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Title: Magnifying the Structural Components of Biomembranes: A Prototype for the Study of the Self-Assembly of Giant Lipids
How bio-membranes are self-organized to perform their functions remains a pivotal issue in biological and chemical science. Understanding the self-assembly principles of lipid-like molecules hence becomes crucial. Here we report the meso-structural evolution of amphiphilic sphere-rod conjugates (giant lipids), and study the roles of geometric parameters (head-tail ratio and cross-section area) during this course. As a prototype system, giant lipids resemble natural lipidic molecules by capturing their essential features including head-tail configuration, monodispersed molecular weight distribution and minor interpenetration of hydrophobic tails. We demonstrate the self-assembly behavior of two categories of giant lipids (I-shape and T-shape, a total of 8 molecules). A rich variety of meso-structures are constructed in solution state and their molecular packing models are rationally understood. We streamline the driving forces of morphological evolution from both geometric and thermodynamic perspective. Giant lipids recast the phase behavior of both linear and branched lipidic molecules to certain degree, while the abundant self-assembled morphologies reveal distinct physiochemical behaviors when geometric parameters deviate from natural analogues.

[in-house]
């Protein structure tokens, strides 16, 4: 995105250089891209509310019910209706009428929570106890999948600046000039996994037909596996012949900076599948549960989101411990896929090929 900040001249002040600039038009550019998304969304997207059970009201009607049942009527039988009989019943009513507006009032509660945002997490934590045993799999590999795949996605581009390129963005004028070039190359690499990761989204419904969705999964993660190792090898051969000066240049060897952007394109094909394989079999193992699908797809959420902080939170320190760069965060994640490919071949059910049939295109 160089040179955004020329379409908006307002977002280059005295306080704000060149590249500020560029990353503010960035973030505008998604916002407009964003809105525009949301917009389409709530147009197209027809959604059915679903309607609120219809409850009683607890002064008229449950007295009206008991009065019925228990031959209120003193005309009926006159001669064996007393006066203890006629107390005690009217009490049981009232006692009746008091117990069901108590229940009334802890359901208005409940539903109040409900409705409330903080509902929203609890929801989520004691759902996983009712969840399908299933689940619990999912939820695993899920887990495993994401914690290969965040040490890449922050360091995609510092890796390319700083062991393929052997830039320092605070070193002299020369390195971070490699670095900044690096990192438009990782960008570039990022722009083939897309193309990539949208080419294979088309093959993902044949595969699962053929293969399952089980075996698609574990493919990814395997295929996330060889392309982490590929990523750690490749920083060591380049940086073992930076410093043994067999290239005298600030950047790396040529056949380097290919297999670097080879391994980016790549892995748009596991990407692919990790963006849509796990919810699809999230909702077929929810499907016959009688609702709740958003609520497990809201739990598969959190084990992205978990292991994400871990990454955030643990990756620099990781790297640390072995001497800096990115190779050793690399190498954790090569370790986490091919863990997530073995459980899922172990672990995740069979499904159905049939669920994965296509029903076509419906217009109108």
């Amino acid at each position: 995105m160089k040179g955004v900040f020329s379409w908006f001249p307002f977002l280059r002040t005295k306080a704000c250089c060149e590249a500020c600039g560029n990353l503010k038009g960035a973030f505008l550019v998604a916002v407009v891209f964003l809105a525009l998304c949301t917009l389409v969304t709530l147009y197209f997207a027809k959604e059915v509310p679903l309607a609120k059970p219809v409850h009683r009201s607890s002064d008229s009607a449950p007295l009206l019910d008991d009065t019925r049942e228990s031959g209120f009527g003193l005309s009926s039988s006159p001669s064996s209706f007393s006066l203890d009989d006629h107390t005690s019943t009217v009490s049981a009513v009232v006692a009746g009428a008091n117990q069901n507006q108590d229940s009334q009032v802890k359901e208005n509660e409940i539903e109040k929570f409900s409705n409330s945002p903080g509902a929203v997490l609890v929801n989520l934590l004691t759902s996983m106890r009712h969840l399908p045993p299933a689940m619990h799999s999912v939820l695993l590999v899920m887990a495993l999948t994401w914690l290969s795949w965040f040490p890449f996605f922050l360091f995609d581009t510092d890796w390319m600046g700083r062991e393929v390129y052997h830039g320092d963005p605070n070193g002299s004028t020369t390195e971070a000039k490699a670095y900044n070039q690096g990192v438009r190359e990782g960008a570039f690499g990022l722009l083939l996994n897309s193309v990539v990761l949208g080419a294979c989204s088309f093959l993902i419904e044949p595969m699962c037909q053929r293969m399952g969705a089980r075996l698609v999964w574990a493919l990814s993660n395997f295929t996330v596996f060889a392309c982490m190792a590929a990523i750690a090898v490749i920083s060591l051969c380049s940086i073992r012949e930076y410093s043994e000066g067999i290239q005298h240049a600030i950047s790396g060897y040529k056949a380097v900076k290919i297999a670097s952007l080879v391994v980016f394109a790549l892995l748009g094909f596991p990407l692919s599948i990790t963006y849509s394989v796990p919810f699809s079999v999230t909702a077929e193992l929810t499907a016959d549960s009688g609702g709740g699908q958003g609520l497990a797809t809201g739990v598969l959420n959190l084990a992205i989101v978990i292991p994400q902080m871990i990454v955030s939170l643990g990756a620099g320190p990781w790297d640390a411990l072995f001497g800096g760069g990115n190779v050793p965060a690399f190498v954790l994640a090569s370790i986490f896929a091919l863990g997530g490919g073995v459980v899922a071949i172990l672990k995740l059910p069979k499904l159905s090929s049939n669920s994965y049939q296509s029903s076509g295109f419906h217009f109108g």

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Angewandte Chemie
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National Science Foundation
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